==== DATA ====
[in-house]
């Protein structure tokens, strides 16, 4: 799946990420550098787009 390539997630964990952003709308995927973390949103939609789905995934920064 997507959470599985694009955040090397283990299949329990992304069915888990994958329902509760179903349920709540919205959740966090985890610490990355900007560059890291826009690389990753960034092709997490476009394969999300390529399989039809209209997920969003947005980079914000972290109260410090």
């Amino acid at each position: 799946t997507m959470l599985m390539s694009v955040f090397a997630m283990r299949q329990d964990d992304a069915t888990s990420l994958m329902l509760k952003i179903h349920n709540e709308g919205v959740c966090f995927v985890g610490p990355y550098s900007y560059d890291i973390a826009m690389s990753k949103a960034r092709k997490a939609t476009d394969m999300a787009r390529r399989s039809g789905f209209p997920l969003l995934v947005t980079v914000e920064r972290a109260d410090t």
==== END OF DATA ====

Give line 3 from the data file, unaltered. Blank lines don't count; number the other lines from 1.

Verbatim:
């Amino acid at each position: 799946t997507m959470l599985m390539s694009v955040f090397a997630m283990r299949q329990d964990d992304a069915t888990s990420l994958m329902l509760k952003i179903h349920n709540e709308g919205v959740c966090f995927v985890g610490p990355y550098s900007y560059d890291i973390a826009m690389s990753k949103a960034r092709k997490a939609t476009d394969m999300a787009r390529r399989s039809g789905f209209p997920l969003l995934v947005t980079v914000e920064r972290a109260d410090t």